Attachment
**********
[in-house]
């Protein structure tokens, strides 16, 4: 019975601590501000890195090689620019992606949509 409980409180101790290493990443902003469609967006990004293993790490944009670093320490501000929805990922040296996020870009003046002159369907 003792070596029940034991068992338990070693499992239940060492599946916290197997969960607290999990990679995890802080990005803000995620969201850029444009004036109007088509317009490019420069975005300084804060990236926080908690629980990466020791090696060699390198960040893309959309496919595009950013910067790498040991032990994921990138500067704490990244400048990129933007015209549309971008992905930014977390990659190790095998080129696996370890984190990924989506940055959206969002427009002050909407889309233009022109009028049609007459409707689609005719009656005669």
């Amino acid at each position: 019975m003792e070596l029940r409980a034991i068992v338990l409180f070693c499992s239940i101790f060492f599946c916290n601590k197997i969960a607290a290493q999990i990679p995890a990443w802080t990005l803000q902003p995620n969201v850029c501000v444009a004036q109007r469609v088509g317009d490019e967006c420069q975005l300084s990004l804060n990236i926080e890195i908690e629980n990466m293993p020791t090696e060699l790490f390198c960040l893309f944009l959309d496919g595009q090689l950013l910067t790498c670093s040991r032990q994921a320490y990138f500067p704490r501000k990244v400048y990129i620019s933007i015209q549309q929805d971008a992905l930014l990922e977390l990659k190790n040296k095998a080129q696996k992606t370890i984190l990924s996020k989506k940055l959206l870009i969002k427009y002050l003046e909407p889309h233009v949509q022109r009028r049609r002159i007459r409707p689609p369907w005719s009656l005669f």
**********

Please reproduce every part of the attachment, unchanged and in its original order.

[in-house]
């Protein structure tokens, strides 16, 4: 019975601590501000890195090689620019992606949509 409980409180101790290493990443902003469609967006990004293993790490944009670093320490501000929805990922040296996020870009003046002159369907 003792070596029940034991068992338990070693499992239940060492599946916290197997969960607290999990990679995890802080990005803000995620969201850029444009004036109007088509317009490019420069975005300084804060990236926080908690629980990466020791090696060699390198960040893309959309496919595009950013910067790498040991032990994921990138500067704490990244400048990129933007015209549309971008992905930014977390990659190790095998080129696996370890984190990924989506940055959206969002427009002050909407889309233009022109009028049609007459409707689609005719009656005669």
């Amino acid at each position: 019975m003792e070596l029940r409980a034991i068992v338990l409180f070693c499992s239940i101790f060492f599946c916290n601590k197997i969960a607290a290493q999990i990679p995890a990443w802080t990005l803000q902003p995620n969201v850029c501000v444009a004036q109007r469609v088509g317009d490019e967006c420069q975005l300084s990004l804060n990236i926080e890195i908690e629980n990466m293993p020791t090696e060699l790490f390198c960040l893309f944009l959309d496919g595009q090689l950013l910067t790498c670093s040991r032990q994921a320490y990138f500067p704490r501000k990244v400048y990129i620019s933007i015209q549309q929805d971008a992905l930014l990922e977390l990659k190790n040296k095998a080129q696996k992606t370890i984190l990924s996020k989506k940055l959206l870009i969002k427009y002050l003046e909407p889309h233009v949509q022109r009028r049609r002159i007459r409707p689609p369907w005719s009656l005669f």